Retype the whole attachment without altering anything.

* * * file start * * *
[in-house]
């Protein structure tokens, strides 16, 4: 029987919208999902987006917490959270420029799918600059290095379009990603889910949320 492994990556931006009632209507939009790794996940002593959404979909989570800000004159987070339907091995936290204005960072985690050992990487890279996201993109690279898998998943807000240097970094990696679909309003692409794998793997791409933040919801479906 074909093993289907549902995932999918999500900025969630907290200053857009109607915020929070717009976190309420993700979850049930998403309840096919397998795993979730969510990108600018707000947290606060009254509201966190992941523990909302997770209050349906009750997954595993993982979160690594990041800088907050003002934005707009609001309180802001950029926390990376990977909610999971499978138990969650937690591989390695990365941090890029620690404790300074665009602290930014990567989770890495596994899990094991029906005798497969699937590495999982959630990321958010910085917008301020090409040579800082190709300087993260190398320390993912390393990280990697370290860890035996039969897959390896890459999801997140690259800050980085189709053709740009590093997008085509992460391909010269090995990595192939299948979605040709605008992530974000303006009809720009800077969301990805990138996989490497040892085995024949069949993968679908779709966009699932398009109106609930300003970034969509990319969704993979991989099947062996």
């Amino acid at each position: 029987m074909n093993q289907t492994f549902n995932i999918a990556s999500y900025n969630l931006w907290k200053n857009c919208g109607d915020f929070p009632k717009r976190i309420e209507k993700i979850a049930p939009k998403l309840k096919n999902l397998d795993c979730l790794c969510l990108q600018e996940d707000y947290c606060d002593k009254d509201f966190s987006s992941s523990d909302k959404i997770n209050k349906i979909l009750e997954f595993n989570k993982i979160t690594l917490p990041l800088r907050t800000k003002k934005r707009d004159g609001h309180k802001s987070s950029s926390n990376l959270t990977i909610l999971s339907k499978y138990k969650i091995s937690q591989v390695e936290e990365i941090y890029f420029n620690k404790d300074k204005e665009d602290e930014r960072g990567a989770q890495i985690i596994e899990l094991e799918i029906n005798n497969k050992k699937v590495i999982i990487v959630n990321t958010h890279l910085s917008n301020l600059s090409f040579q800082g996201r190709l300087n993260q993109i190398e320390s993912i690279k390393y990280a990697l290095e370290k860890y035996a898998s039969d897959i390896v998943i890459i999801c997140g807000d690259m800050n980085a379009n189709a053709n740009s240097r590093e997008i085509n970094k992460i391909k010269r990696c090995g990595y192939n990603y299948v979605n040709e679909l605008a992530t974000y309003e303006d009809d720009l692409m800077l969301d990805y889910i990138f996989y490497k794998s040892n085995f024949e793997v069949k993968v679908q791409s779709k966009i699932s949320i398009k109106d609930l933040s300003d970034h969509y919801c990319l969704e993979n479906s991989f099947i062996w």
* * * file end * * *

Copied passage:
[in-house]
């Protein structure tokens, strides 16, 4: 029987919208999902987006917490959270420029799918600059290095379009990603889910949320 492994990556931006009632209507939009790794996940002593959404979909989570800000004159987070339907091995936290204005960072985690050992990487890279996201993109690279898998998943807000240097970094990696679909309003692409794998793997791409933040919801479906 074909093993289907549902995932999918999500900025969630907290200053857009109607915020929070717009976190309420993700979850049930998403309840096919397998795993979730969510990108600018707000947290606060009254509201966190992941523990909302997770209050349906009750997954595993993982979160690594990041800088907050003002934005707009609001309180802001950029926390990376990977909610999971499978138990969650937690591989390695990365941090890029620690404790300074665009602290930014990567989770890495596994899990094991029906005798497969699937590495999982959630990321958010910085917008301020090409040579800082190709300087993260190398320390993912390393990280990697370290860890035996039969897959390896890459999801997140690259800050980085189709053709740009590093997008085509992460391909010269090995990595192939299948979605040709605008992530974000303006009809720009800077969301990805990138996989490497040892085995024949069949993968679908779709966009699932398009109106609930300003970034969509990319969704993979991989099947062996």
């Amino acid at each position: 029987m074909n093993q289907t492994f549902n995932i999918a990556s999500y900025n969630l931006w907290k200053n857009c919208g109607d915020f929070p009632k717009r976190i309420e209507k993700i979850a049930p939009k998403l309840k096919n999902l397998d795993c979730l790794c969510l990108q600018e996940d707000y947290c606060d002593k009254d509201f966190s987006s992941s523990d909302k959404i997770n209050k349906i979909l009750e997954f595993n989570k993982i979160t690594l917490p990041l800088r907050t800000k003002k934005r707009d004159g609001h309180k802001s987070s950029s926390n990376l959270t990977i909610l999971s339907k499978y138990k969650i091995s937690q591989v390695e936290e990365i941090y890029f420029n620690k404790d300074k204005e665009d602290e930014r960072g990567a989770q890495i985690i596994e899990l094991e799918i029906n005798n497969k050992k699937v590495i999982i990487v959630n990321t958010h890279l910085s917008n301020l600059s090409f040579q800082g996201r190709l300087n993260q993109i190398e320390s993912i690279k390393y990280a990697l290095e370290k860890y035996a898998s039969d897959i390896v998943i890459i999801c997140g807000d690259m800050n980085a379009n189709a053709n740009s240097r590093e997008i085509n970094k992460i391909k010269r990696c090995g990595y192939n990603y299948v979605n040709e679909l605008a992530t974000y309003e303006d009809d720009l692409m800077l969301d990805y889910i990138f996989y490497k794998s040892n085995f024949e793997v069949k993968v679908q791409s779709k966009i699932s949320i398009k109106d609930l933040s300003d970034h969509y919801c990319l969704e993979n479906s991989f099947i062996w």